A good dad is supportive and loyal.  I am sure that in my 30 year radio career, my dad probably thought “he needs to get out of that career and find something more stable”.  If he thought it – he never once told me that!  He was nothing but supportive!  If I ever came to him with something that he questioned, he might ask a question or two regarding the opposite viewpoint, but that was it.  He might ask “are you sure you want to do this” or “have you thought about what might happen if…”, and then he let me decide.  Whatever the decision, he supported it.  I have a great respect for that.

A good dad is someone who challenges his kids. I’m sure that there were many ways that dad challenged me.  I know there were times I wanted to quit something and he gave me the pep talk to keep going.  I cannot recall specific incidents, but I know they were there.

A good dad is a teacher.  While dad taught me how to throw a “submarine” ball and how to swing a golf club, he also taught me some valuable lessons.  One of the things I have hoped to do is to write down some of those lessons and pass them down to my own children.  To illustrate my point: there is a cartoon I saw once of two guys standing in front of three piles of stuff.  The one guy asked what they were.  The second guy points to the first pile and says, “this stuff is the stuff my dad gave me that I want to pass on to my kids.”  He points to the second pile and says, “this is the stuff my dad gave me that I don’t really need.” He points to the third pile and says, “this is my stuff that I want to pass on to my kids.”  That’s the way it is – as a father, you take things that you learned from your dad and keep the stuff you want to share, throw out what you don’t, and then add stuff of your own.

A good dad protects and provides for his family.  When times were tough and money was tight, my dad would DJ or play in the wedding band to bring in extra money.  I remember as a young boy my dad going back to college to get a degree so he could move up in his place of employment.  It took me over 20 years, but I also decided to go back to school to better provide for my family.  I know that my dad would do anything for us, and I would do the same for my family.

Finally, a good dad shows unconditional love.  I read where this is the greatest quality of a good father.  Even though his child may let him down, upset him, make him mad, disrespect him, and disappoint him … the love remains constant.  Not to get theological, but it is one of the great principles spoken of about God in the Bible.  It says that no matter how much a child of God angers Him, ignores Him, or disappoints Him – His love is never ending and ever present.  THAT is the kind of love a father has for his children.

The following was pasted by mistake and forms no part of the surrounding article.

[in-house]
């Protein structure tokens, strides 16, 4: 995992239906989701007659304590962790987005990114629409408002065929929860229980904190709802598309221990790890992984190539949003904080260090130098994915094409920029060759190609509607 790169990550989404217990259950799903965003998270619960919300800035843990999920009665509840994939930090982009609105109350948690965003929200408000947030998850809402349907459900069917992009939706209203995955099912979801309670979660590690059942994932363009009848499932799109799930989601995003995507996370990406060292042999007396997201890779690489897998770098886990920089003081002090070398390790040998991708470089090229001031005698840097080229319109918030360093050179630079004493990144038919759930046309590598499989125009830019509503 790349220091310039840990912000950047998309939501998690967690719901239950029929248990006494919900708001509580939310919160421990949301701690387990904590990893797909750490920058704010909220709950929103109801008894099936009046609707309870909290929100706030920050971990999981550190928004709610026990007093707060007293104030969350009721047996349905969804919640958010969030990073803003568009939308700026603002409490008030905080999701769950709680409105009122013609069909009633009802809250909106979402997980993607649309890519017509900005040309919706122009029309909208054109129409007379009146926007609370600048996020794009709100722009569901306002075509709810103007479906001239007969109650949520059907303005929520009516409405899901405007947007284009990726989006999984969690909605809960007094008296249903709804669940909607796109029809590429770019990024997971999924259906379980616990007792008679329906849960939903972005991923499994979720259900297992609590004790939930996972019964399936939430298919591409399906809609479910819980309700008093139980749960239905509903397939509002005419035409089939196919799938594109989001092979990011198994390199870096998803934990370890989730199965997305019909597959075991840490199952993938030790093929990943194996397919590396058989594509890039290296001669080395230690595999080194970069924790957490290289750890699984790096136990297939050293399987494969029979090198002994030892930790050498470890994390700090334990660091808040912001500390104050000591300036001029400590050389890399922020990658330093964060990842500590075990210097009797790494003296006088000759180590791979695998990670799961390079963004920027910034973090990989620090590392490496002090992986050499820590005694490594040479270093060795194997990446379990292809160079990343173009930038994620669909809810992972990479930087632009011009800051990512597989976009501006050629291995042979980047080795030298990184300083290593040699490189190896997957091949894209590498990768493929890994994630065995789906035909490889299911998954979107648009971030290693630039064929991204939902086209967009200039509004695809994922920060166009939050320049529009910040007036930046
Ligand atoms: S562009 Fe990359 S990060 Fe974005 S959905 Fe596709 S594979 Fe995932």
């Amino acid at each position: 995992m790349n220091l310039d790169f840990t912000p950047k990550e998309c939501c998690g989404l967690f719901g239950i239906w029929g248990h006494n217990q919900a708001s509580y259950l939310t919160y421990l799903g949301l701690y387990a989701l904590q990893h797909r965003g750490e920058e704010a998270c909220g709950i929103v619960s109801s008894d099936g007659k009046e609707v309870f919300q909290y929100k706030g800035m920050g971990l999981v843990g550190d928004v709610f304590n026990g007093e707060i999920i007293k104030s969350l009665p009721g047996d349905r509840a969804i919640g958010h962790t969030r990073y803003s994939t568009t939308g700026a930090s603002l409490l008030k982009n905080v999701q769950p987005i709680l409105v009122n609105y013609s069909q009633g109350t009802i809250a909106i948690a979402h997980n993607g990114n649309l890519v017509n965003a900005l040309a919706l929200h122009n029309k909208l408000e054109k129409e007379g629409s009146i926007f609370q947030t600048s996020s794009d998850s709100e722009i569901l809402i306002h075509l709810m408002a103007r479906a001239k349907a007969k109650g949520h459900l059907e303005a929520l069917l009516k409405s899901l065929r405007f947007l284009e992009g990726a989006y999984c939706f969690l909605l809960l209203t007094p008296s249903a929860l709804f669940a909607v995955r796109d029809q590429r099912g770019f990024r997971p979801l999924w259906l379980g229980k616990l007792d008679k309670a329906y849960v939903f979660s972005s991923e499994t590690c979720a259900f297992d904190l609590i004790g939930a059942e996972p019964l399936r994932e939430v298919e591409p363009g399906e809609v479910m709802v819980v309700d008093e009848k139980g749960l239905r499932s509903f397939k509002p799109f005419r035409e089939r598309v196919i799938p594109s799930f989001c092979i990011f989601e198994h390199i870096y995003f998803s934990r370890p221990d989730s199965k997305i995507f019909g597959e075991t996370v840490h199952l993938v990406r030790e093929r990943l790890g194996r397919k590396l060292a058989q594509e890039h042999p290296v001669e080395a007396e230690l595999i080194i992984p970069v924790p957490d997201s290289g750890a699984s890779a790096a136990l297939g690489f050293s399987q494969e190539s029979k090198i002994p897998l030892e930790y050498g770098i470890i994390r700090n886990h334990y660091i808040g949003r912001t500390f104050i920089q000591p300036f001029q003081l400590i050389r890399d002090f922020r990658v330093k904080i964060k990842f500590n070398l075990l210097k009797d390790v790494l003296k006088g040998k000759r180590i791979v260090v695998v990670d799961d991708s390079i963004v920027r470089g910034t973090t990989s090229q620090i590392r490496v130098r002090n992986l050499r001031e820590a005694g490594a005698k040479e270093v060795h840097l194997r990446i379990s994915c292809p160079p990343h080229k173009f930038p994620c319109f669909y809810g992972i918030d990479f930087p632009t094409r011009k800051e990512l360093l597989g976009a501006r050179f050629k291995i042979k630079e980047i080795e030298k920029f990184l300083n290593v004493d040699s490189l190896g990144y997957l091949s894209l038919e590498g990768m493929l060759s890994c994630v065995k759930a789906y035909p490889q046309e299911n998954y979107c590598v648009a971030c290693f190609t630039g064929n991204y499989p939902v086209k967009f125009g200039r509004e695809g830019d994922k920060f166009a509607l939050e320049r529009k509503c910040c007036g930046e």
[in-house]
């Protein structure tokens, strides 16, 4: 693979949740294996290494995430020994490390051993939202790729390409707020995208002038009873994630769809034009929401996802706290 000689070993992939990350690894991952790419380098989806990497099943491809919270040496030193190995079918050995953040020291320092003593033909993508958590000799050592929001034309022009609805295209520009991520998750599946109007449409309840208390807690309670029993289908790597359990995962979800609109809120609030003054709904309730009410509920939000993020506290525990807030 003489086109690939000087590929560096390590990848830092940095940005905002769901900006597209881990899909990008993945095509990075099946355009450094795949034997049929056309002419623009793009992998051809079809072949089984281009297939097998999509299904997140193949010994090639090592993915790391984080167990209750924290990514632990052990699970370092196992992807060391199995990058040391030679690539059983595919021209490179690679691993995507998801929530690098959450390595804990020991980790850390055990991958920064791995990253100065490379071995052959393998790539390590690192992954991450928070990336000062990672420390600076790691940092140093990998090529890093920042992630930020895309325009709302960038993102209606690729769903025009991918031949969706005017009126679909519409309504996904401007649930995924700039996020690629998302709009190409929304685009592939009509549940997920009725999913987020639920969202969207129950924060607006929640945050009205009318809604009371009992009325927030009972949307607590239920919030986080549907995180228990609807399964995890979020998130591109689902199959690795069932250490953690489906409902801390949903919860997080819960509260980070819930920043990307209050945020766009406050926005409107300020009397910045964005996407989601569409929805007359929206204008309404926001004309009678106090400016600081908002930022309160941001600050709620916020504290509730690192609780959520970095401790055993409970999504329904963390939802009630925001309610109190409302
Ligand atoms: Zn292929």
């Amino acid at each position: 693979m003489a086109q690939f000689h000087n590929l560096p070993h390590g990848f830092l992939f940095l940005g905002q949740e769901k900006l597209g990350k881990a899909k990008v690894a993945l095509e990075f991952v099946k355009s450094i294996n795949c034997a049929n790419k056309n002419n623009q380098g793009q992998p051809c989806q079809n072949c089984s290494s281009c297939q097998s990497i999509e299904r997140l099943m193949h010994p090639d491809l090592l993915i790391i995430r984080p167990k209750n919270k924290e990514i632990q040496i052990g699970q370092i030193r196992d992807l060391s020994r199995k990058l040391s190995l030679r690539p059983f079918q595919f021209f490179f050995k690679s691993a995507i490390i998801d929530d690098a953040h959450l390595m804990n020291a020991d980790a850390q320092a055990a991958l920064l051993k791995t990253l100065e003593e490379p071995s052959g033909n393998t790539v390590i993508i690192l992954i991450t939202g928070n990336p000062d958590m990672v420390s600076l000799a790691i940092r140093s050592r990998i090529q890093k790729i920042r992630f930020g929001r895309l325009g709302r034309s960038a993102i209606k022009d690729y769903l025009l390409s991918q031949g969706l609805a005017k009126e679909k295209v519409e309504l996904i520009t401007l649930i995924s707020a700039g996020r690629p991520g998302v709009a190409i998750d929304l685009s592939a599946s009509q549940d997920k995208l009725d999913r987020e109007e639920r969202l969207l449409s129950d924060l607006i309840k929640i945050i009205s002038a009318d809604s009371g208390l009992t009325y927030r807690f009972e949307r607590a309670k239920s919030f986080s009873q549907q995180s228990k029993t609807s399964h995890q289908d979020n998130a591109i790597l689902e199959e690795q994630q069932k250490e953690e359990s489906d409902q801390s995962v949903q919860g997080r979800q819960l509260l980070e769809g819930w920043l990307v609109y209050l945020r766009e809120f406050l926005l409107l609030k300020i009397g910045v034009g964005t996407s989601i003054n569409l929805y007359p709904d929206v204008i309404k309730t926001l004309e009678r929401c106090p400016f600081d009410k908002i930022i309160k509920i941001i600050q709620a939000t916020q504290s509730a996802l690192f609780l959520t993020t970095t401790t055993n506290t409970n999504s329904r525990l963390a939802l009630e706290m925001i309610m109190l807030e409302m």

I am lucky that I have never had to question whether or not my dad loves me.  He has done so much for me during my lifetime and continues to do so.  I can only hope that he knows how much he is appreciated.  I can only hope he knows how thankful I am that he was chosen to be my father.  I can only hope that he knows of the impact that he has made on me.  I hope that he will never have to question how much I love him.

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Thanks, Pop, for being such an amazing man!  Thanks for being a wonderful example to me.  Thanks for everything you have done to support, encourage, accept, and love my family.  Today, I wish you a very happy birthday and wish you many more in the future!  I love you, Pop.

“Lamont”

 

 

 

 

Questions and Answers #1

questions-and-answers

I have a blog that is totally ready to post, except that I was unable to figure out how to add audio (some friends have offered suggestions as to how to do that, and I will attempt that in the following day or two).  Since that blog was not ready, I went to my Facebook friends and asked for questions they would like me to answer.  I am pleased with their response, and with the questions they posed, and I have a feeling this is just the first of  many blogs like this.   Today’s blog contains the answers to those some of those questions.

Melody

Melody asked one of the easiest questions:  “What do you miss most about high school?”